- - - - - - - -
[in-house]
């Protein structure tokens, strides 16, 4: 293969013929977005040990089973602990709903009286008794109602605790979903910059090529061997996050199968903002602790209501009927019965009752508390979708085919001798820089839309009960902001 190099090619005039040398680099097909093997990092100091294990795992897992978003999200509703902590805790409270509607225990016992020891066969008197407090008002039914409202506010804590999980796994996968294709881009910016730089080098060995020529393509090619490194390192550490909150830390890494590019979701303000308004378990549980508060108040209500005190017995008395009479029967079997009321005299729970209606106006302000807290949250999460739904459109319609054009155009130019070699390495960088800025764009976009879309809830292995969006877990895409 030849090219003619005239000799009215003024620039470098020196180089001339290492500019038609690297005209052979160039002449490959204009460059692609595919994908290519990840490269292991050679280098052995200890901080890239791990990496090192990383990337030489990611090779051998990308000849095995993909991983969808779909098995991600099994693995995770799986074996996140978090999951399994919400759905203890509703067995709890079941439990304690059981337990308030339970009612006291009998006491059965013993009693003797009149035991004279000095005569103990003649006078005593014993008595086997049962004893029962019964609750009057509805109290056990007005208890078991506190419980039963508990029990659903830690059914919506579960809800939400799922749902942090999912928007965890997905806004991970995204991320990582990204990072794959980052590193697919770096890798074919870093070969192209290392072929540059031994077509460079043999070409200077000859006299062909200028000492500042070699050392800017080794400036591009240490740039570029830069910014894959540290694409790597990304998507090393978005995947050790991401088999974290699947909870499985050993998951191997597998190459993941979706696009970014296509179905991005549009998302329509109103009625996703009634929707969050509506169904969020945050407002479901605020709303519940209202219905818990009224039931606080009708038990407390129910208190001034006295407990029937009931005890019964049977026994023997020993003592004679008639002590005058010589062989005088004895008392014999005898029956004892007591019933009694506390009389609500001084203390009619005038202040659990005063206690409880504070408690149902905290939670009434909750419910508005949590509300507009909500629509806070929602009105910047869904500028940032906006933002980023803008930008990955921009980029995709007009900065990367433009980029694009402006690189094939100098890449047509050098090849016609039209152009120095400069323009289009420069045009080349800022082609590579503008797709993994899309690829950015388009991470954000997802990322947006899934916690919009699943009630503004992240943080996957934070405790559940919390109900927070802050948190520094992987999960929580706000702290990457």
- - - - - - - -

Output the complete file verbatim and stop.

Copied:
[in-house]
């Protein structure tokens, strides 16, 4: 293969013929977005040990089973602990709903009286008794109602605790979903910059090529061997996050199968903002602790209501009927019965009752508390979708085919001798820089839309009960902001 190099090619005039040398680099097909093997990092100091294990795992897992978003999200509703902590805790409270509607225990016992020891066969008197407090008002039914409202506010804590999980796994996968294709881009910016730089080098060995020529393509090619490194390192550490909150830390890494590019979701303000308004378990549980508060108040209500005190017995008395009479029967079997009321005299729970209606106006302000807290949250999460739904459109319609054009155009130019070699390495960088800025764009976009879309809830292995969006877990895409 030849090219003619005239000799009215003024620039470098020196180089001339290492500019038609690297005209052979160039002449490959204009460059692609595919994908290519990840490269292991050679280098052995200890901080890239791990990496090192990383990337030489990611090779051998990308000849095995993909991983969808779909098995991600099994693995995770799986074996996140978090999951399994919400759905203890509703067995709890079941439990304690059981337990308030339970009612006291009998006491059965013993009693003797009149035991004279000095005569103990003649006078005593014993008595086997049962004893029962019964609750009057509805109290056990007005208890078991506190419980039963508990029990659903830690059914919506579960809800939400799922749902942090999912928007965890997905806004991970995204991320990582990204990072794959980052590193697919770096890798074919870093070969192209290392072929540059031994077509460079043999070409200077000859006299062909200028000492500042070699050392800017080794400036591009240490740039570029830069910014894959540290694409790597990304998507090393978005995947050790991401088999974290699947909870499985050993998951191997597998190459993941979706696009970014296509179905991005549009998302329509109103009625996703009634929707969050509506169904969020945050407002479901605020709303519940209202219905818990009224039931606080009708038990407390129910208190001034006295407990029937009931005890019964049977026994023997020993003592004679008639002590005058010589062989005088004895008392014999005898029956004892007591019933009694506390009389609500001084203390009619005038202040659990005063206690409880504070408690149902905290939670009434909750419910508005949590509300507009909500629509806070929602009105910047869904500028940032906006933002980023803008930008990955921009980029995709007009900065990367433009980029694009402006690189094939100098890449047509050098090849016609039209152009120095400069323009289009420069045009080349800022082609590579503008797709993994899309690829950015388009991470954000997802990322947006899934916690919009699943009630503004992240943080996957934070405790559940919390109900927070802050948190520094992987999960929580706000702290990457």